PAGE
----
• “We already tried something similar, and it didn’t work.”
  • “Our current process has worked fine for years; there’s no need to change.”
  • “If that were a good idea, we’d already have thought of it.”

Some individuals in the finance team genuinely believe they’re looking out for the company’s best interests, while others prioritize their personal interests or fear the potential consequences of change.

The Battle Begins

As the transformation moves into the incubation phase, the tensions between the two teams escalate. Susan’s marketing team starts working closely with the new technology partner, sharing their progress and achievements with the rest of the organization. They demonstrate the positive impact of the change initiative and inspire other departments to get on board.

Meanwhile, Mark’s finance team continues to resist the change, erecting roadblocks and questioning every decision made by the marketing team and the technology partner. Their relentless negativity creates a tense atmosphere and slows down the progress of the transformation.

The Turning Point

As the organization enters the Acceleration stage, the CEO recognizes the need to address the corporate antibodies that are hindering the company’s growth. She decides to implement the following strategies to manage resistance and foster a more supportive environment for change:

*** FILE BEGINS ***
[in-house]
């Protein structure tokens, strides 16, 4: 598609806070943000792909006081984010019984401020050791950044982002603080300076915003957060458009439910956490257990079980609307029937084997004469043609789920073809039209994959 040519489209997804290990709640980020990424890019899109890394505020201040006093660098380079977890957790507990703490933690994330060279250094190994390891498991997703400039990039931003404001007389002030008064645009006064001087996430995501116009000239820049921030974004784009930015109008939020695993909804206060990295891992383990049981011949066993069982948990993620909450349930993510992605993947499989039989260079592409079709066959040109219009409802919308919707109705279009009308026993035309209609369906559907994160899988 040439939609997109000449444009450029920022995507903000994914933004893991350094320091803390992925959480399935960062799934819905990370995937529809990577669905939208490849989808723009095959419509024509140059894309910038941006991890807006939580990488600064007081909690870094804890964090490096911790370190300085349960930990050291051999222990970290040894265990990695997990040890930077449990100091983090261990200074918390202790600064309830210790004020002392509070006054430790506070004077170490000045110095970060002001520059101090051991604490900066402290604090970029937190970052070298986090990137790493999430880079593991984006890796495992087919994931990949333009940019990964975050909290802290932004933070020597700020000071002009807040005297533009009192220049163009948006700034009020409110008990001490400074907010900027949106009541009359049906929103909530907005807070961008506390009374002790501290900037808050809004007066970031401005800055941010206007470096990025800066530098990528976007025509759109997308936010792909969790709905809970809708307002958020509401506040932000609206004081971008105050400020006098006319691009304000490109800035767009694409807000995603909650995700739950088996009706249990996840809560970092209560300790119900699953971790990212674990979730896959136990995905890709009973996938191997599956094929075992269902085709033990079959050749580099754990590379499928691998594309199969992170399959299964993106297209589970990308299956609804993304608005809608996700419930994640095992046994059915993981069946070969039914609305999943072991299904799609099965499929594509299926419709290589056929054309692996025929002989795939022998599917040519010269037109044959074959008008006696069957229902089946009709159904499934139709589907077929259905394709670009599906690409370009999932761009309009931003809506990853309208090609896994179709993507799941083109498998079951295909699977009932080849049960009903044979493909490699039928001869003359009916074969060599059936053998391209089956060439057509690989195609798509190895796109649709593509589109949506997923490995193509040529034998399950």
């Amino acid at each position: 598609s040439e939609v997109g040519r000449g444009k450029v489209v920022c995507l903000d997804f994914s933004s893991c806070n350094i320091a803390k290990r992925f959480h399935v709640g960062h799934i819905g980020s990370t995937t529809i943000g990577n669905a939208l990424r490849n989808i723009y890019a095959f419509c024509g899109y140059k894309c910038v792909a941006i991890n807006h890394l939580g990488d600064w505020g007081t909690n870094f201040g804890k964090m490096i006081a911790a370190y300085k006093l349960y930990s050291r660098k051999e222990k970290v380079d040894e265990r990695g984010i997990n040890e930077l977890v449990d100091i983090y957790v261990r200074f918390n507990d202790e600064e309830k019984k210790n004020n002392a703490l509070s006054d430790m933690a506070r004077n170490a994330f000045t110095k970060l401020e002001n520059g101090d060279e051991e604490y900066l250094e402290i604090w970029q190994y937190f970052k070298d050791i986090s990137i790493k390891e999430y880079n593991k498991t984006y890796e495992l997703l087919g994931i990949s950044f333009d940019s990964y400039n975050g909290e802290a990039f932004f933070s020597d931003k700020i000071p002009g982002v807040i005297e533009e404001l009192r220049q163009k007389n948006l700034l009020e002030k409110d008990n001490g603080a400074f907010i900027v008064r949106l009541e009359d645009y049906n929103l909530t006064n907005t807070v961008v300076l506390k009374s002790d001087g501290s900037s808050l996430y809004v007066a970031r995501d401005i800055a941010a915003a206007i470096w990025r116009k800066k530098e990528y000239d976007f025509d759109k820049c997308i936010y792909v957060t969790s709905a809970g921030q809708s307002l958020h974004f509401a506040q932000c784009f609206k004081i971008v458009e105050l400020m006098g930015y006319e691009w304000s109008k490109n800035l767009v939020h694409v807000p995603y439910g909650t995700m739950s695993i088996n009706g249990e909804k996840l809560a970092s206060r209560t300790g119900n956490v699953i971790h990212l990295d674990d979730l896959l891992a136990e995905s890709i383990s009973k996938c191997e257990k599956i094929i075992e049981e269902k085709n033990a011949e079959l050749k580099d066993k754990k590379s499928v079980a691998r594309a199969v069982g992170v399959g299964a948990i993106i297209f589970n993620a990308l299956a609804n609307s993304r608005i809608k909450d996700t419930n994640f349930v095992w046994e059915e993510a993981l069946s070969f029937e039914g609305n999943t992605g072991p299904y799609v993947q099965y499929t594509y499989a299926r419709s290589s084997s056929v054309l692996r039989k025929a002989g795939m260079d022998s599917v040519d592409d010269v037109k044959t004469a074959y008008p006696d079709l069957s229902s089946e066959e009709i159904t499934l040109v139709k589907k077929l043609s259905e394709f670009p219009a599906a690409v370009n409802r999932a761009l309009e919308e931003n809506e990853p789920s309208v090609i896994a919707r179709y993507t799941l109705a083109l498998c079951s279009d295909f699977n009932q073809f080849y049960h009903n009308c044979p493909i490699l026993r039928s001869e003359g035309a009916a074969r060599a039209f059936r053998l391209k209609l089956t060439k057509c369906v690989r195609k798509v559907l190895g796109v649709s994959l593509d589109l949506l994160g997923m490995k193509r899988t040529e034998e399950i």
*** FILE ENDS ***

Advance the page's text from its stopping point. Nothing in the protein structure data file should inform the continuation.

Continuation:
1. Engage potential blockers: The CEO invites Mark and key members of his finance team to participate in decision-making processes, ensuring they feel valued and included. By involving them in shaping the transformation, she gradually turns some of the blockers into backers.
  2. Encourage open communication: The CEO fosters a culture where employees can voice their concerns and suggestions without fear of backlash. This allows the organization to identify and address potential issues early on, reducing the likelihood of resistance emerging later in the process.
  3. Provide support and resources: The CEO allocates resources to offer training and support to employees who need help navigating the change process. This alleviates anxieties and creates a more positive attitude towards the change initiatives.
  4. Celebrate successes: The CEO acknowledges the achievements of Susan’s marketing team and other departments that have embraced the change. Recognizing progress and milestones helps maintain morale and motivation while demonstrating the benefits of the transformation.
  5. Foster collaboration across departments: The CEO organizes cross-functional workshops and team-building activities that encourage employees from different departments to work together. This helps break down silos and promotes a greater understanding of the benefits of the change initiative across the organization.